224. Letter From Ambassador-at-Large and U.S. Special Representative for Non-Proliferation Matters Smith to President Carter 1
You have charged me with coordinating your Administration’s efforts in the nonproliferation field. One of the heaviest burdens that nonproliferation policy carries is the continued absence of progress on a comprehensive test ban. I think we must face up to the prospect of defections from the Nonproliferation Treaty if a CTB is not reached before the Treaty comes under review at a conference in the spring of 1980. I can think of no greater threat to the security of our country than such an unravelling of the ties that keep a number of nations from going for nuclear weapons.
Among the direct benefits of such a treaty could be binding legal commitments by nations such as India, Pakistan, South Africa, Israel, and Egypt not to conduct nuclear test explosions. In the case of India, this would codify the policy position taken by the present Prime Minister against any repetition of the 1974 explosion; in the case of South Africa, it would reinforce the assurances given by the Prime Minister in [Page 551] 1977 that his government would not carry out nuclear weapon tests; and in the case of Israel, Egypt, and Pakistan it would not only constrain weapons development, but inhibit demonstration of a nuclear weapons capability.
To the extent that other states, such as Argentina and Brazil, assert that their present treaty obligations do not preclude “peaceful” nuclear explosions, a Comprehensive Test Ban Treaty would provide a nondiscriminatory vehicle for removing any ambiguity on this point.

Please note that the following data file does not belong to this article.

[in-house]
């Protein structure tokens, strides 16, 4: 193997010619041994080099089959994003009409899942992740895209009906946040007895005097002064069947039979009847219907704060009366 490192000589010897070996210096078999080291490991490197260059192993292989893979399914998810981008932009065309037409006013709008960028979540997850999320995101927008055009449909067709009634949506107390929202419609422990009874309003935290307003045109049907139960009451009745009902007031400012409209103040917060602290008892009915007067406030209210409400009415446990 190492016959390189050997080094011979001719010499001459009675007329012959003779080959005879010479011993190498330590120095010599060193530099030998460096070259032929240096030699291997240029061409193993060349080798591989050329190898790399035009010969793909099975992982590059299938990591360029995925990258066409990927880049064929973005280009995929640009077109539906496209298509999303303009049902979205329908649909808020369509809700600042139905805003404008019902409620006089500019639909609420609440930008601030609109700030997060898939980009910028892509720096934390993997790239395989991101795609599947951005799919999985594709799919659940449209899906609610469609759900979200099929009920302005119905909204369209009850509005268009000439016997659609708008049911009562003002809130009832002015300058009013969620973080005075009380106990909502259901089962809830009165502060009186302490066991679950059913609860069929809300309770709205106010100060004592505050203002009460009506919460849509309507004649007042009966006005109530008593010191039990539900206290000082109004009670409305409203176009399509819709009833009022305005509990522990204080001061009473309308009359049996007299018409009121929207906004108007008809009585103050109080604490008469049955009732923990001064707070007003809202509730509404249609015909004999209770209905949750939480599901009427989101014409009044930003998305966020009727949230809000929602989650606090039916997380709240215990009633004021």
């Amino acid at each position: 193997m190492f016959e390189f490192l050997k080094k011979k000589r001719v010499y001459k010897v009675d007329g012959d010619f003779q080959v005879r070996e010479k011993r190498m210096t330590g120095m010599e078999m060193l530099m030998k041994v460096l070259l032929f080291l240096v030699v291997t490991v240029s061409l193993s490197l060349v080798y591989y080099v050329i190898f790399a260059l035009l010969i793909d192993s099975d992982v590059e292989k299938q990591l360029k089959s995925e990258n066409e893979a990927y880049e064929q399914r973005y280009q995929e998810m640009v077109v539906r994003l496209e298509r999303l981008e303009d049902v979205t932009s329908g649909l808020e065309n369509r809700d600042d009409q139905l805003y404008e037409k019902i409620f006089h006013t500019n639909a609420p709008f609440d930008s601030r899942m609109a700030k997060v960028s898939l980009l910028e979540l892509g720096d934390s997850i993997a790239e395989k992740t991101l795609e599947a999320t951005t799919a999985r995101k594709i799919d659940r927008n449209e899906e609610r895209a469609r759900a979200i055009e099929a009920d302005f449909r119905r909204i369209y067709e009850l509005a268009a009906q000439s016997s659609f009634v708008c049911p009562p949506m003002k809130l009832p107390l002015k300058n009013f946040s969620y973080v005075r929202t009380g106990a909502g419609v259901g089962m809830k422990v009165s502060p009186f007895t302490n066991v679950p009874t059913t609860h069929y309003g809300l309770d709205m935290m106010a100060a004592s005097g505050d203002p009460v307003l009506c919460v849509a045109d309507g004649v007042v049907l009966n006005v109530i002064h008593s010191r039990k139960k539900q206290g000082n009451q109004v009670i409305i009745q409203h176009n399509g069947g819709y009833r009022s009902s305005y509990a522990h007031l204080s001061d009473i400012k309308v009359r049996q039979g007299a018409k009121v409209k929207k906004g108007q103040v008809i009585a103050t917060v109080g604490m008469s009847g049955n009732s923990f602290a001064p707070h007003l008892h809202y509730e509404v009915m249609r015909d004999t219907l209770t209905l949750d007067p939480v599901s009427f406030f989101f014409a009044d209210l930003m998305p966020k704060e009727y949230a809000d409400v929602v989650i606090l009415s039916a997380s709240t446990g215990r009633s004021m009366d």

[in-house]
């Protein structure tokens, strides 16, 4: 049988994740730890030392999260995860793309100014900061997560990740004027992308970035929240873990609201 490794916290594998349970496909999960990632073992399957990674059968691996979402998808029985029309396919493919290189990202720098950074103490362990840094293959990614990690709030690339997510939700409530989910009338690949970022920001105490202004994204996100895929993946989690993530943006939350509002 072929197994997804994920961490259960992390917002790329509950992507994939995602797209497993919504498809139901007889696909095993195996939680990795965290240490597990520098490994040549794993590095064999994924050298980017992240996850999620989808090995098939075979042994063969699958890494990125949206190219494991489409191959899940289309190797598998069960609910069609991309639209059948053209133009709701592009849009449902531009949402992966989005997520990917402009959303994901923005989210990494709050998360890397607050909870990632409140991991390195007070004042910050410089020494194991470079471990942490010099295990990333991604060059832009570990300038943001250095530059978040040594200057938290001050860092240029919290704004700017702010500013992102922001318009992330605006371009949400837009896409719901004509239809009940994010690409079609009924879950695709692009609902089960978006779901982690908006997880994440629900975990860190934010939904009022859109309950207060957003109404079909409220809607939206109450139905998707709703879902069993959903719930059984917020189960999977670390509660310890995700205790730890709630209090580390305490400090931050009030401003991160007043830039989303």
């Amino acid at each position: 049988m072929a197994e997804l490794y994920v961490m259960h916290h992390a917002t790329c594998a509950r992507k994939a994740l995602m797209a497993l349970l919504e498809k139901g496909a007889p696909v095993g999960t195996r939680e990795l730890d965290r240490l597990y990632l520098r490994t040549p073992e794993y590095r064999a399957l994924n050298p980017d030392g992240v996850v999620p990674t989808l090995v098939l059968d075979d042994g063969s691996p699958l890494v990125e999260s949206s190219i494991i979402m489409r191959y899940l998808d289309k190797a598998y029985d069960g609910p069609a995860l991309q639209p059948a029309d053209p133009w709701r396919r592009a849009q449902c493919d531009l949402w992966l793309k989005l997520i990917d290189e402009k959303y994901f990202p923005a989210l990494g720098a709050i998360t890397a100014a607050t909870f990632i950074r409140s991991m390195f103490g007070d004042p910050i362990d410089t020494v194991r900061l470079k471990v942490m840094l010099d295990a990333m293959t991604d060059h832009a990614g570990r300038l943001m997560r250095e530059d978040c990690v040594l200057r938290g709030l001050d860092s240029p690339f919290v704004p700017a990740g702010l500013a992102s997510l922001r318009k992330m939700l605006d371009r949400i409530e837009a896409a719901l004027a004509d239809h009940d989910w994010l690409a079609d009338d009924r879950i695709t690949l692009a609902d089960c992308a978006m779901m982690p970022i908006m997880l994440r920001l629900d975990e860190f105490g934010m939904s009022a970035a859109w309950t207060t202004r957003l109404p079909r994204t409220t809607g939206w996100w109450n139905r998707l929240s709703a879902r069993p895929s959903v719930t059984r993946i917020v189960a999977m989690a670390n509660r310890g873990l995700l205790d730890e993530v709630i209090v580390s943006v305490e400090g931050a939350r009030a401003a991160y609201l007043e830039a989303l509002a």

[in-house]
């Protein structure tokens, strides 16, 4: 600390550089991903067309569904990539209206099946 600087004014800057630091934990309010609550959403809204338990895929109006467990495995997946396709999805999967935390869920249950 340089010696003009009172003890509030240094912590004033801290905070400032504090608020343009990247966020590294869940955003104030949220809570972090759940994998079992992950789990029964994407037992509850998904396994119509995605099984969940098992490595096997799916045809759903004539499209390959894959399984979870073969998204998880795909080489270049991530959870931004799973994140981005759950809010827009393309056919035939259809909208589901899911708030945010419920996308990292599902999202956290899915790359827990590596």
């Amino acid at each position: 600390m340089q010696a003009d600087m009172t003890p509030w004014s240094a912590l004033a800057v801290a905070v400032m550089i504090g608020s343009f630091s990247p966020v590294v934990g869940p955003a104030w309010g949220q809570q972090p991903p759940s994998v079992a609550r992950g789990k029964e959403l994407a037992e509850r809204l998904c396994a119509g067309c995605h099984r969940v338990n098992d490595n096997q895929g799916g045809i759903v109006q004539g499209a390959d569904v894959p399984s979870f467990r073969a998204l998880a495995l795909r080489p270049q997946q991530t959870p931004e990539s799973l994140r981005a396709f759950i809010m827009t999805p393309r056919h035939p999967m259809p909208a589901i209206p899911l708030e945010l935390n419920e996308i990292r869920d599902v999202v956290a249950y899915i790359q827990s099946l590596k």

While these benefits would, of course, depend on gaining the adherence of these states to a CTB, all but two of them (Argentina and Pakistan) joined the Limited Test Ban Treaty, and Prime Minister Desai has indicated willingness to join a nondiscriminatory CTB.
More generally, achievement of a CTB would be of material help in meeting demands for balancing the restraint we are asking of non-nuclear weapon states by placing long promised constraints on vertical proliferation. This step appears indispensable to an Indian decision to accept full-scope safeguards, and it clearly is crucial to the success of the conference to be held in mid-1980 to review the operation of the NPT, as well as to our ability to avoid the deterioration of that pillar of our nonproliferation policy.
I urge you to include among the nation’s New Year’s resolutions a determination to get a significant comprehensive nuclear test ban in 1979. The prospects for success of your nonproliferation policy would then be substantially improved.